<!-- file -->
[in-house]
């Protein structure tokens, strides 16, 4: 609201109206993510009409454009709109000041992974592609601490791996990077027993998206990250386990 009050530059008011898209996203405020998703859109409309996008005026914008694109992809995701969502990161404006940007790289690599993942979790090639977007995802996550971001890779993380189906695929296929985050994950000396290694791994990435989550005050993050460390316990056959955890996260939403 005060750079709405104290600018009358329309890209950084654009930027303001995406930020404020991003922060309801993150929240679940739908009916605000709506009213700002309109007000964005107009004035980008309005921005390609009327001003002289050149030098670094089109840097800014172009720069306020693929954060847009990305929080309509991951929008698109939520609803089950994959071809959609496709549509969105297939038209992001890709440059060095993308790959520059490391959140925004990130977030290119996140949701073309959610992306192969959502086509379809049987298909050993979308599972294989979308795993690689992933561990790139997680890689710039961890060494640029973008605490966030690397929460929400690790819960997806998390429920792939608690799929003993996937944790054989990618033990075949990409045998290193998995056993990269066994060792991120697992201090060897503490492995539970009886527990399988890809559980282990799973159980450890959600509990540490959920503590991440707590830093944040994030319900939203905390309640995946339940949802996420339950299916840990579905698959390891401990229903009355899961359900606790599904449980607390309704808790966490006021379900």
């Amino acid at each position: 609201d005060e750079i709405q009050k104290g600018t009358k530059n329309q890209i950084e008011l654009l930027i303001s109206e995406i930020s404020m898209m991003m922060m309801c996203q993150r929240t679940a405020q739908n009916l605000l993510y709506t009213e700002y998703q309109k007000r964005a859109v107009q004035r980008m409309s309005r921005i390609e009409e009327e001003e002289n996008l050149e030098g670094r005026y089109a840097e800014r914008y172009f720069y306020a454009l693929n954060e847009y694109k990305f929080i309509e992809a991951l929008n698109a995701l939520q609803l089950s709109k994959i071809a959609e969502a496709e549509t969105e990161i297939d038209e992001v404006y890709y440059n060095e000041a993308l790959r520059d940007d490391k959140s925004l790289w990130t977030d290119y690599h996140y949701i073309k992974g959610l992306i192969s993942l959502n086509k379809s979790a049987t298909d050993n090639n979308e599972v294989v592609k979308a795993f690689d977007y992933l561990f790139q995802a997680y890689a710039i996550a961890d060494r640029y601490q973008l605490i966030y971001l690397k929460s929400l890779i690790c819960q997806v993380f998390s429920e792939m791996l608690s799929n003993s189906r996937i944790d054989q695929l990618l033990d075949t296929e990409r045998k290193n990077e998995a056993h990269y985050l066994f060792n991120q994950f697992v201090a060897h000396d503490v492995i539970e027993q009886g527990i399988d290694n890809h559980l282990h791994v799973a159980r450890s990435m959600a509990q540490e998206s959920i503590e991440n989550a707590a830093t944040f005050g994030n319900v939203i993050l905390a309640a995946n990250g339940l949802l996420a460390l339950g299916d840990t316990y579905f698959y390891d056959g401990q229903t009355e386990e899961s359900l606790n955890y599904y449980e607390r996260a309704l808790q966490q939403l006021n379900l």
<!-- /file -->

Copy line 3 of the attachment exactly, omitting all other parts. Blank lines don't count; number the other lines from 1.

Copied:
């Amino acid at each position: 609201d005060e750079i709405q009050k104290g600018t009358k530059n329309q890209i950084e008011l654009l930027i303001s109206e995406i930020s404020m898209m991003m922060m309801c996203q993150r929240t679940a405020q739908n009916l605000l993510y709506t009213e700002y998703q309109k007000r964005a859109v107009q004035r980008m409309s309005r921005i390609e009409e009327e001003e002289n996008l050149e030098g670094r005026y089109a840097e800014r914008y172009f720069y306020a454009l693929n954060e847009y694109k990305f929080i309509e992809a991951l929008n698109a995701l939520q609803l089950s709109k994959i071809a959609e969502a496709e549509t969105e990161i297939d038209e992001v404006y890709y440059n060095e000041a993308l790959r520059d940007d490391k959140s925004l790289w990130t977030d290119y690599h996140y949701i073309k992974g959610l992306i192969s993942l959502n086509k379809s979790a049987t298909d050993n090639n979308e599972v294989v592609k979308a795993f690689d977007y992933l561990f790139q995802a997680y890689a710039i996550a961890d060494r640029y601490q973008l605490i966030y971001l690397k929460s929400l890779i690790c819960q997806v993380f998390s429920e792939m791996l608690s799929n003993s189906r996937i944790d054989q695929l990618l033990d075949t296929e990409r045998k290193n990077e998995a056993h990269y985050l066994f060792n991120q994950f697992v201090a060897h000396d503490v492995i539970e027993q009886g527990i399988d290694n890809h559980l282990h791994v799973a159980r450890s990435m959600a509990q540490e998206s959920i503590e991440n989550a707590a830093t944040f005050g994030n319900v939203i993050l905390a309640a995946n990250g339940l949802l996420a460390l339950g299916d840990t316990y579905f698959y390891d056959g401990q229903t009355e386990e899961s359900l606790n955890y599904y449980e607390r996260a309704l808790q966490q939403l006021n379900l």